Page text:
The medical term for Frozen shoulder is 'Adhesive Capsulitis"
What is frozen shoulder?
Frozen shoulder is a common condition in which the shoulder stiffens with pain, reducing its mobility. Gradual onset of dull aches or pain, usually constant, worse at night, and with cold weather. The condition is thought to be caused by injury or trauma to the area and may have an autoimmune component. Common in people with diabetes. However, the exact cause is not fully understood, and cannot always be identified. The condition is more prevalent in people 40–65 years of age, and in females. The condition develops gradually, tends to be self-limiting and usually resolves over time without surgery. Most people regain about 90% of shoulder motion over time.
A person with frozen shoulder will have a persistently painful and stiff shoulder joint with progressive loss of both the active and passive range of motion. Signs & symptoms develop gradually, and usually resolve on their own.
The normal cause of a frozen shoulder has been described as having three stages.
Stage one: The "freezing" or painful stage: pain increases gradually, making shoulder movements harder & harder, pain maybe worse at night. This stage can last from six weeks to nine months,
Stage two: The "frozen" or adhesive stage: is marked by a slow improvement in pain but the stiffness remains. This stage generally lasts from four to six months.
Stage three: The "thawing" or recovery stage: shoulder movements get easier and may eventually return to normal. pain fades away, but may occasionally recur. This stage generally lasts six months to two to three years.
Over 90% of people with frozen shoulder find that with simple exercises and pain control, symptoms improve. A frozen shoulder normally recovers, but it can take up to 2 years or more.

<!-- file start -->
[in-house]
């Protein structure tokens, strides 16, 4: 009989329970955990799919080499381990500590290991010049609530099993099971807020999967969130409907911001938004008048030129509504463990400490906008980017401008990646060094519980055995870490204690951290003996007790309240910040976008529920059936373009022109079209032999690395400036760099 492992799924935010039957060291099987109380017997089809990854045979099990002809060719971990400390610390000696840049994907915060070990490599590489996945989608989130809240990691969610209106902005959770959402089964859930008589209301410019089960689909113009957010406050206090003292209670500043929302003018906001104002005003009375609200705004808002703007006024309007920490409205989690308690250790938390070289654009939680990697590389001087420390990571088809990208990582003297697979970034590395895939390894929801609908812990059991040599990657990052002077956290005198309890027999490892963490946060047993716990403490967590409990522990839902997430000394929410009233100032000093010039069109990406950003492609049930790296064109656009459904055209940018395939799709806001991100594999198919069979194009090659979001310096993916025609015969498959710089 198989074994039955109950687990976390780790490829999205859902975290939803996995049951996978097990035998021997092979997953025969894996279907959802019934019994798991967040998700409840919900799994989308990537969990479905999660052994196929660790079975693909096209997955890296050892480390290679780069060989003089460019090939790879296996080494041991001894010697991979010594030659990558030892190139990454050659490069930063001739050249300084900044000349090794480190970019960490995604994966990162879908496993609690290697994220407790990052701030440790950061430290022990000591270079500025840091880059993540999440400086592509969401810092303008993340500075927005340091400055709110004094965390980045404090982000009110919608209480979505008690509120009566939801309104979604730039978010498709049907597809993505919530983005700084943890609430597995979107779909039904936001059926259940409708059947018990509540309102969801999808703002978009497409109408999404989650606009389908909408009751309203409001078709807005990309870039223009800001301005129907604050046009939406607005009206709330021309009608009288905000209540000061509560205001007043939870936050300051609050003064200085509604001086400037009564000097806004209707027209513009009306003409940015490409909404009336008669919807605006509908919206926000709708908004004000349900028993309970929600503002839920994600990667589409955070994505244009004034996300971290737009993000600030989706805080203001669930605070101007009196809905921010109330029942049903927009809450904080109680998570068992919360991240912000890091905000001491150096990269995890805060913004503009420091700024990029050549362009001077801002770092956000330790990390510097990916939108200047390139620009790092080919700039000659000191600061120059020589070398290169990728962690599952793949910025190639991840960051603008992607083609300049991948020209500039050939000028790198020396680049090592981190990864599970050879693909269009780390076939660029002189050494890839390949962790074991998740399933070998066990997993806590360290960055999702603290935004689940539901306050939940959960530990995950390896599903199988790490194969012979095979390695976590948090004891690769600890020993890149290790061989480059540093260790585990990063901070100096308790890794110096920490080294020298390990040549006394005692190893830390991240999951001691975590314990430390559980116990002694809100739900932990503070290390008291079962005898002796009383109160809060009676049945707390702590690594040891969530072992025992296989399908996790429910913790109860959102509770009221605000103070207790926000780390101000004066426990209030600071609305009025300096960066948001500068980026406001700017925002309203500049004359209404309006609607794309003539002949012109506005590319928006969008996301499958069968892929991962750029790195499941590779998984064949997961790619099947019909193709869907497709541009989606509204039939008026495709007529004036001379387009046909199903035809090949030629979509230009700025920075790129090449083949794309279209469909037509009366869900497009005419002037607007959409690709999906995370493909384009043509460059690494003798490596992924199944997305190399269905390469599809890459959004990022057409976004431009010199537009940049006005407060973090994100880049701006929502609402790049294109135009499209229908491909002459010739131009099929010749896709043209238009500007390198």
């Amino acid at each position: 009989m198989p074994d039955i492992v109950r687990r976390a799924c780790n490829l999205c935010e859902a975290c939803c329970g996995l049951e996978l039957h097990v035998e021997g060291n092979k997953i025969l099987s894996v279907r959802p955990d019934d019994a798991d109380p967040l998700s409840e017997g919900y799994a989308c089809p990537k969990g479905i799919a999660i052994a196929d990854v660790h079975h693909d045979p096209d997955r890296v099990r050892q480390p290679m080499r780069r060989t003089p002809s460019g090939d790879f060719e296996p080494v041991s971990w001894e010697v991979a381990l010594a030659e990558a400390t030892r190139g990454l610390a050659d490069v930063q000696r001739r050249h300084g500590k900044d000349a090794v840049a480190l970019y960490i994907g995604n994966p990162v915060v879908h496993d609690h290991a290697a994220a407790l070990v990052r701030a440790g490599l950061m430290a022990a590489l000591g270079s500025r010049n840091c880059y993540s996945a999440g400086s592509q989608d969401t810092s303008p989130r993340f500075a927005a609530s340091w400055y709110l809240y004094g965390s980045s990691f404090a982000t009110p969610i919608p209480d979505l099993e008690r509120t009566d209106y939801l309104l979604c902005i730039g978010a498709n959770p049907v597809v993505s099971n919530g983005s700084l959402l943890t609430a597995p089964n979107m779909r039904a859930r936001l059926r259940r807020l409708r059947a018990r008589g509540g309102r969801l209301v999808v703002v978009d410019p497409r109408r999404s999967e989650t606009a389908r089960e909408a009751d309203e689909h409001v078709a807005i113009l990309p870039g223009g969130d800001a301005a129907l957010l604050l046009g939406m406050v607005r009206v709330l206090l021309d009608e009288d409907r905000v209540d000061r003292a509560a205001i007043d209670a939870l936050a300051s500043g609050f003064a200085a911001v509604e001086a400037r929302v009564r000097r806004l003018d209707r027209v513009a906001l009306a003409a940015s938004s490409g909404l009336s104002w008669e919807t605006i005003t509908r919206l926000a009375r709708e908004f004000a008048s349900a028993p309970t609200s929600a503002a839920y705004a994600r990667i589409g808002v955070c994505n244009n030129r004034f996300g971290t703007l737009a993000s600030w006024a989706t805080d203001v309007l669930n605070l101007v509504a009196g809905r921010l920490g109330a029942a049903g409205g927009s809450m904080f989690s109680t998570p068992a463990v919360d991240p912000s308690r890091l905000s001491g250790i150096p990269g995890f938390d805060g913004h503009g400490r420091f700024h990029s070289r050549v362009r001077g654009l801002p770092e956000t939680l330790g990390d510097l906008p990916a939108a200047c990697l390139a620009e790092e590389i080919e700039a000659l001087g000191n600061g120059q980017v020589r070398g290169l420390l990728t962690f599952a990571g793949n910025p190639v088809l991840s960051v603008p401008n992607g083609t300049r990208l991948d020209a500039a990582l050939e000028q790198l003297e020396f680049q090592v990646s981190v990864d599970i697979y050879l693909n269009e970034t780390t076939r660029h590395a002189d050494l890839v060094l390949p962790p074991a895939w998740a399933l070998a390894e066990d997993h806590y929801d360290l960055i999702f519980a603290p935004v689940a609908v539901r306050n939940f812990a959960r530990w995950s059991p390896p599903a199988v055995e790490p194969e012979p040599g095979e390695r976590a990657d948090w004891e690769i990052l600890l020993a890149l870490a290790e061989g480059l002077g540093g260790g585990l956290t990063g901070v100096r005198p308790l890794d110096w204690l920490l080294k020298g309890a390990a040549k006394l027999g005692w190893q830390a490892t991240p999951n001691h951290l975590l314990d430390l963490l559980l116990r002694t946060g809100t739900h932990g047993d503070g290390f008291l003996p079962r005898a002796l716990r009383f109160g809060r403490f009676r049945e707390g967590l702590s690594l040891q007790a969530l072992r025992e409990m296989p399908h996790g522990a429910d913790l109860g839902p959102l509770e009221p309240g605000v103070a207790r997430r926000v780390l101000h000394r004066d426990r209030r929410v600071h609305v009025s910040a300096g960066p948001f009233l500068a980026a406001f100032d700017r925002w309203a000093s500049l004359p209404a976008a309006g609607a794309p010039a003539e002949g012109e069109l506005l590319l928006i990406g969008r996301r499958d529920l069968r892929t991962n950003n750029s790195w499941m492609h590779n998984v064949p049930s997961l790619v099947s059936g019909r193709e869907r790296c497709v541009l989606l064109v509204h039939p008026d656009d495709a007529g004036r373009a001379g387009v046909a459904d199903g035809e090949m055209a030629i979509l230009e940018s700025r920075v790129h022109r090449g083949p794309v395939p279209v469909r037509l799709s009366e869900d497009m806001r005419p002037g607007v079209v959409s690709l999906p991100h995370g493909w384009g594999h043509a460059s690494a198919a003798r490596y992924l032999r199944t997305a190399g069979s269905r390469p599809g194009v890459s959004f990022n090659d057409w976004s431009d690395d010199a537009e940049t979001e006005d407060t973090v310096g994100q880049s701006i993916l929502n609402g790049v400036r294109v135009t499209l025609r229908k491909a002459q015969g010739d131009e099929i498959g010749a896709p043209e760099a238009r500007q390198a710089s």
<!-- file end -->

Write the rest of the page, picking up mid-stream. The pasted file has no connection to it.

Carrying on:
Painkillers; Non-steroidal anti-inflammatory drugs [NSAIDs] & Painkillers as per Doctors [GP] advise.
Hot or Cold compression packs: Reduces pain & swelling. Alternating between the two may help.
Physical therapy: Physical therapy can Provide a tailor-made or customised exercise programme to maintain as much mobility & flexibility as possible without straining the shoulder or causing too much pain.
Corticosteroid injections: Steroid injections into the shoulder joint may relieve pain and reduce inflammation. However, repeated corticosteroid injection is discouraged as they can have adverse effects, including further damage to the shoulder.
Shoulder manipulation: The shoulder joint is gently moved while the patient is under a general anaesthetic, followed up by a customised exercise programme.
Shoulder arthroscopy: A small endoscope, or tube, is inserted through a small incision in to the shoulder joint to remove any scar tissue or adhesions, followed up by a customised exercise programme.
The doctor will suggest a suitable option depending on the severity of signs & symptoms.
Frequent, gentle exercises can prevent & possibly reverse stiffness in the shoulder.
Crossover arm Stretch: Holding the upper arm of the affected side, gently pull the arm across in front, under the chin. Hold for 10 counts. Relax & repeat.
Pendulum stretch: Stand with shoulders relaxed. Lean forward with the hand of the unaffected arm resting on a table. Let the affected arm hang down vertically and swing forward in to the pain and back to your side, circle around 1-foot diameter clockwise, anticlockwise. Increase the diameter over several days, as you gain better range of movement & strength.
Towel Stretch: Grab both ends of a towel behind your back. With the good arm, pull the towel and with it, the affected arm, up toward the shoulder. Repeat 10 to 15 times a day.
Exercises should be guided by a doctor, or a physical therapist.
Frozen shoulder can only be prevented if it is caused by an injury that makes shoulder movement difficult. Talk to your doctor or Physical therapist who can advise you on exercises for maintaining mobility & flexibility of the joint.